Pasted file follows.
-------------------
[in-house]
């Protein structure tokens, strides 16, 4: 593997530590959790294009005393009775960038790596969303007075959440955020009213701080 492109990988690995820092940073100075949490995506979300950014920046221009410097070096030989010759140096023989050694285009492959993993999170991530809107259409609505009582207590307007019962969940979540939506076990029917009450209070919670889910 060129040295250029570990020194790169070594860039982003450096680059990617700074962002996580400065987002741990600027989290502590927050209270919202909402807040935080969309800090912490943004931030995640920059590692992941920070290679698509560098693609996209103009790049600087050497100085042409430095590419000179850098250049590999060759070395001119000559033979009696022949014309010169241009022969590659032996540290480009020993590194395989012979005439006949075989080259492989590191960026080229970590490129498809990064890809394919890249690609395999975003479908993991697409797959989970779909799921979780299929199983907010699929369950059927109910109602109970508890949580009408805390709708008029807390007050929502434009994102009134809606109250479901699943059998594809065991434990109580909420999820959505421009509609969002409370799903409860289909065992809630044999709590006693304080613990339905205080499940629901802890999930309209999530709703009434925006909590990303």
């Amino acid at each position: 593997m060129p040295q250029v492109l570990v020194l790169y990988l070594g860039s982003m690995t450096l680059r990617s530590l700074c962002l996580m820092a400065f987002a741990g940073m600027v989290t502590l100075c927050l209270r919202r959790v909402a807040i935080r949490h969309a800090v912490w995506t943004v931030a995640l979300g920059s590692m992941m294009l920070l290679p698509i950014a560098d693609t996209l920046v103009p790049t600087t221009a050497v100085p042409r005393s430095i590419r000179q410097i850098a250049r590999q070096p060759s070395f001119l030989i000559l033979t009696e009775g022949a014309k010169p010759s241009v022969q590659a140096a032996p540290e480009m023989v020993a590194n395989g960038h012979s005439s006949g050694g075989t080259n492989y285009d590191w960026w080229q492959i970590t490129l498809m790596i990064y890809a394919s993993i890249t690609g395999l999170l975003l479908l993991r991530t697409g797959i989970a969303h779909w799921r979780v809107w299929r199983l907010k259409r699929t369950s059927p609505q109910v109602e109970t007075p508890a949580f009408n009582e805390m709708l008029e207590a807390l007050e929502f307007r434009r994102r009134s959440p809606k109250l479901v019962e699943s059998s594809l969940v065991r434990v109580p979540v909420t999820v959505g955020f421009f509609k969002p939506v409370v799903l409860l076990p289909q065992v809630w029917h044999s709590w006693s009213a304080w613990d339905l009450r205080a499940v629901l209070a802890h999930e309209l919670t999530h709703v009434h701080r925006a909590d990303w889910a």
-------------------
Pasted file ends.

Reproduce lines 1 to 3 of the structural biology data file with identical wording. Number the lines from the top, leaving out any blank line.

[in-house]
């Protein structure tokens, strides 16, 4: 593997530590959790294009005393009775960038790596969303007075959440955020009213701080 492109990988690995820092940073100075949490995506979300950014920046221009410097070096030989010759140096023989050694285009492959993993999170991530809107259409609505009582207590307007019962969940979540939506076990029917009450209070919670889910 060129040295250029570990020194790169070594860039982003450096680059990617700074962002996580400065987002741990600027989290502590927050209270919202909402807040935080969309800090912490943004931030995640920059590692992941920070290679698509560098693609996209103009790049600087050497100085042409430095590419000179850098250049590999060759070395001119000559033979009696022949014309010169241009022969590659032996540290480009020993590194395989012979005439006949075989080259492989590191960026080229970590490129498809990064890809394919890249690609395999975003479908993991697409797959989970779909799921979780299929199983907010699929369950059927109910109602109970508890949580009408805390709708008029807390007050929502434009994102009134809606109250479901699943059998594809065991434990109580909420999820959505421009509609969002409370799903409860289909065992809630044999709590006693304080613990339905205080499940629901802890999930309209999530709703009434925006909590990303």
């Amino acid at each position: 593997m060129p040295q250029v492109l570990v020194l790169y990988l070594g860039s982003m690995t450096l680059r990617s530590l700074c962002l996580m820092a400065f987002a741990g940073m600027v989290t502590l100075c927050l209270r919202r959790v909402a807040i935080r949490h969309a800090v912490w995506t943004v931030a995640l979300g920059s590692m992941m294009l920070l290679p698509i950014a560098d693609t996209l920046v103009p790049t600087t221009a050497v100085p042409r005393s430095i590419r000179q410097i850098a250049r590999q070096p060759s070395f001119l030989i000559l033979t009696e009775g022949a014309k010169p010759s241009v022969q590659a140096a032996p540290e480009m023989v020993a590194n395989g960038h012979s005439s006949g050694g075989t080259n492989y285009d590191w960026w080229q492959i970590t490129l498809m790596i990064y890809a394919s993993i890249t690609g395999l999170l975003l479908l993991r991530t697409g797959i989970a969303h779909w799921r979780v809107w299929r199983l907010k259409r699929t369950s059927p609505q109910v109602e109970t007075p508890a949580f009408n009582e805390m709708l008029e207590a807390l007050e929502f307007r434009r994102r009134s959440p809606k109250l479901v019962e699943s059998s594809l969940v065991r434990v109580p979540v909420t999820v959505g955020f421009f509609k969002p939506v409370v799903l409860l076990p289909q065992v809630w029917h044999s709590w006693s009213a304080w613990d339905l009450r205080a499940v629901l209070a802890h999930e309209l919670t999530h709703v009434h701080r925006a909590d990303w889910a």